After the ceremony, Normant mentioned he saw the flyaways that were created in the wind, but said he wasn't bothered by them (and seemingly neither was Meghan, TBH, because she was too busy being a DUCHESS). "We didn't want it to feel too structured," he says. "The structure was meant to be in the back - we were going for a controlled, messy, deconstructed bun - but there was only so much detail you could see through the veil. For any wedding, whether there is a tiara or not, there will most likely be a veil that covers a big part of the hair. So all you really end up seeing are the proportions through the transparency [of the veil] and the front pieces. For her style, we wanted [the focus] to be the center part, the tiara, which had a beautiful graphicness to it, and the pieces on the side."
Though the internet is a big (and sometimes bad) place, Normant isn't letting the haters get to him: "I try not to pay attention to what people are saying; it seems that a lot of people loved the way she looked and, for me, as long as she is happy and comfortable that's all that matters," he says. "Whether people think the style was right for this event or not, I mean, I can only do what I know how to do and I did the best I could."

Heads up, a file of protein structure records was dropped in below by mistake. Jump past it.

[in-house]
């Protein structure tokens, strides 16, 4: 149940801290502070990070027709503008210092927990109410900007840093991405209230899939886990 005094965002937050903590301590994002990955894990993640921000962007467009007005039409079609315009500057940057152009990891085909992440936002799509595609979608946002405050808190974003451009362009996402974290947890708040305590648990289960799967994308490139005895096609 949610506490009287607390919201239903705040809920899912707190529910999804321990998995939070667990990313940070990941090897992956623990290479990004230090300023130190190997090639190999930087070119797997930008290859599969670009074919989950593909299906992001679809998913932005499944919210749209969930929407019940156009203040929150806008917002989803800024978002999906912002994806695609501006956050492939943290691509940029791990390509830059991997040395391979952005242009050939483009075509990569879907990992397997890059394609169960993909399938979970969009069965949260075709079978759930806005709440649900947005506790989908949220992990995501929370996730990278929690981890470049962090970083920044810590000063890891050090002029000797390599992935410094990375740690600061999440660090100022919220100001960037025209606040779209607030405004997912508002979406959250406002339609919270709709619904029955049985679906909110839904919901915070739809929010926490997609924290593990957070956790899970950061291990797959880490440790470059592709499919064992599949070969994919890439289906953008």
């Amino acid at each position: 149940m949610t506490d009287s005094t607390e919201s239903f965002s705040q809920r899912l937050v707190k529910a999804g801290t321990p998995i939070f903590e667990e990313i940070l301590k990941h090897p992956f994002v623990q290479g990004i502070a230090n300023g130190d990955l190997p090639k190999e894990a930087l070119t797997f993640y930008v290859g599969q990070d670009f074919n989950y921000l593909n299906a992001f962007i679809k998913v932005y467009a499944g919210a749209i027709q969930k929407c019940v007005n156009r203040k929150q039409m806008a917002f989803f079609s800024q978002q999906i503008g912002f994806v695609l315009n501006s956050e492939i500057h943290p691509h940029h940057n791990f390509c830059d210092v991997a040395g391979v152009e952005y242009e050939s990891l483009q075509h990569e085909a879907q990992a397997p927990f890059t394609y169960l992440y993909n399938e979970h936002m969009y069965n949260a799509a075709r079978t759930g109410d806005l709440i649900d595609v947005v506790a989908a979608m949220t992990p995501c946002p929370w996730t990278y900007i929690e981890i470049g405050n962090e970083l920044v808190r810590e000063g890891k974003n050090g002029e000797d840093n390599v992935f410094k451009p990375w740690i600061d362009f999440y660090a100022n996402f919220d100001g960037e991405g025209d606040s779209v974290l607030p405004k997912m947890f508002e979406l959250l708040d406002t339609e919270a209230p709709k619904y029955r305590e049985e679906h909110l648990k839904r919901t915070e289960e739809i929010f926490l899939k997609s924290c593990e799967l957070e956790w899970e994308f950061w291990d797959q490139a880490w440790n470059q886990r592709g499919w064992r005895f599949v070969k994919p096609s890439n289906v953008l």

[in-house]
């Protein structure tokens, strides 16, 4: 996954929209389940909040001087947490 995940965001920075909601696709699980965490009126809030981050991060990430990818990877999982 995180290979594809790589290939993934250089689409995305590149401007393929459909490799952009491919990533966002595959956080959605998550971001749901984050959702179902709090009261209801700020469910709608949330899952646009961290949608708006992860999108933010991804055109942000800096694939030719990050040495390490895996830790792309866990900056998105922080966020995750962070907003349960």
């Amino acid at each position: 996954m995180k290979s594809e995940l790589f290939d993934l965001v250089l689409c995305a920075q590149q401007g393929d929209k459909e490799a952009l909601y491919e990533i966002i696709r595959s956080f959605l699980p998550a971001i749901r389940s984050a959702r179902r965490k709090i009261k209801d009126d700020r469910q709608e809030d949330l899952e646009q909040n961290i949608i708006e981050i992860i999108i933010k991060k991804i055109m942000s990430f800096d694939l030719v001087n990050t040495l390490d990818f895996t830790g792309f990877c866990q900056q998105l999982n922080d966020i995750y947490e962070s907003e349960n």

Also, it's not like she's a model, standing at a press presentation not moving. I mean, a veil was pulled over her head by a man who isn't a professional veil-puller-off-er.